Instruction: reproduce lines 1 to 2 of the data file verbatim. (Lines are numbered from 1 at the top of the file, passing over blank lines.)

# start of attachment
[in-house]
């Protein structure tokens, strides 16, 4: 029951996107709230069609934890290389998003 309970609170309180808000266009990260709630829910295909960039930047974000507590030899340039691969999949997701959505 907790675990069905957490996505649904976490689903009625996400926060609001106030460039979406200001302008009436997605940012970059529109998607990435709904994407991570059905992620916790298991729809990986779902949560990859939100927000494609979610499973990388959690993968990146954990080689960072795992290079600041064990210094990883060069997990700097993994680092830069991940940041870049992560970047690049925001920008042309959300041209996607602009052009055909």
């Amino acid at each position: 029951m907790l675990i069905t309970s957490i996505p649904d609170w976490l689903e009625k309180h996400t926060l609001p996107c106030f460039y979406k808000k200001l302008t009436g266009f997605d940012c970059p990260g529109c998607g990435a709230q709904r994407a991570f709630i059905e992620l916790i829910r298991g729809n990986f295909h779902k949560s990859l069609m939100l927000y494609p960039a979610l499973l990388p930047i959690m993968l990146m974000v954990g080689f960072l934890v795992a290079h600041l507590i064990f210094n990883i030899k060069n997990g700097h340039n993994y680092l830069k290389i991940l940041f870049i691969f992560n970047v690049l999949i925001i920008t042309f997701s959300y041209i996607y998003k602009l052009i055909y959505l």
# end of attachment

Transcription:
[in-house]
């Protein structure tokens, strides 16, 4: 029951996107709230069609934890290389998003 309970609170309180808000266009990260709630829910295909960039930047974000507590030899340039691969999949997701959505 907790675990069905957490996505649904976490689903009625996400926060609001106030460039979406200001302008009436997605940012970059529109998607990435709904994407991570059905992620916790298991729809990986779902949560990859939100927000494609979610499973990388959690993968990146954990080689960072795992290079600041064990210094990883060069997990700097993994680092830069991940940041870049992560970047690049925001920008042309959300041209996607602009052009055909």